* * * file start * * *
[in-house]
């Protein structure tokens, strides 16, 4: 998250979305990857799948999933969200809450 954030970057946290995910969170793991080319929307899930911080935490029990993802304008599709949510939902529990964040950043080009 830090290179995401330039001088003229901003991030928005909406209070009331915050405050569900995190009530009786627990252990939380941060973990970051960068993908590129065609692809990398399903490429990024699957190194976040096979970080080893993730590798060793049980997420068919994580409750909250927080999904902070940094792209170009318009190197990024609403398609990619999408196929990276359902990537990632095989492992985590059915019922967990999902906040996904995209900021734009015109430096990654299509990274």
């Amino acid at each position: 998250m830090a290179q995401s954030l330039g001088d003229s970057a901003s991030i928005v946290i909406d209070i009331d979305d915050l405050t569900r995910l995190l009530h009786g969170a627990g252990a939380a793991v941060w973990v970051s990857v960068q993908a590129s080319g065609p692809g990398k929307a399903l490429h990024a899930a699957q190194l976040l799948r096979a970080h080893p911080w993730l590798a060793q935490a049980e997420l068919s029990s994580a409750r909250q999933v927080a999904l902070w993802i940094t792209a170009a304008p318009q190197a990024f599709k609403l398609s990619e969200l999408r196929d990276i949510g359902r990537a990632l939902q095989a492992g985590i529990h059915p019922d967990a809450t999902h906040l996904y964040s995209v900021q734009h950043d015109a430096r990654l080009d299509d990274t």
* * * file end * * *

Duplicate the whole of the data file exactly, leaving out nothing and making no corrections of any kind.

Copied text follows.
[in-house]
């Protein structure tokens, strides 16, 4: 998250979305990857799948999933969200809450 954030970057946290995910969170793991080319929307899930911080935490029990993802304008599709949510939902529990964040950043080009 830090290179995401330039001088003229901003991030928005909406209070009331915050405050569900995190009530009786627990252990939380941060973990970051960068993908590129065609692809990398399903490429990024699957190194976040096979970080080893993730590798060793049980997420068919994580409750909250927080999904902070940094792209170009318009190197990024609403398609990619999408196929990276359902990537990632095989492992985590059915019922967990999902906040996904995209900021734009015109430096990654299509990274």
């Amino acid at each position: 998250m830090a290179q995401s954030l330039g001088d003229s970057a901003s991030i928005v946290i909406d209070i009331d979305d915050l405050t569900r995910l995190l009530h009786g969170a627990g252990a939380a793991v941060w973990v970051s990857v960068q993908a590129s080319g065609p692809g990398k929307a399903l490429h990024a899930a699957q190194l976040l799948r096979a970080h080893p911080w993730l590798a060793q935490a049980e997420l068919s029990s994580a409750r909250q999933v927080a999904l902070w993802i940094t792209a170009a304008p318009q190197a990024f599709k609403l398609s990619e969200l999408r196929d990276i949510g359902r990537a990632l939902q095989a492992g985590i529990h059915p019922d967990a809450t999902h906040l996904y964040s995209v900021q734009h950043d015109a430096r990654l080009d299509d990274t």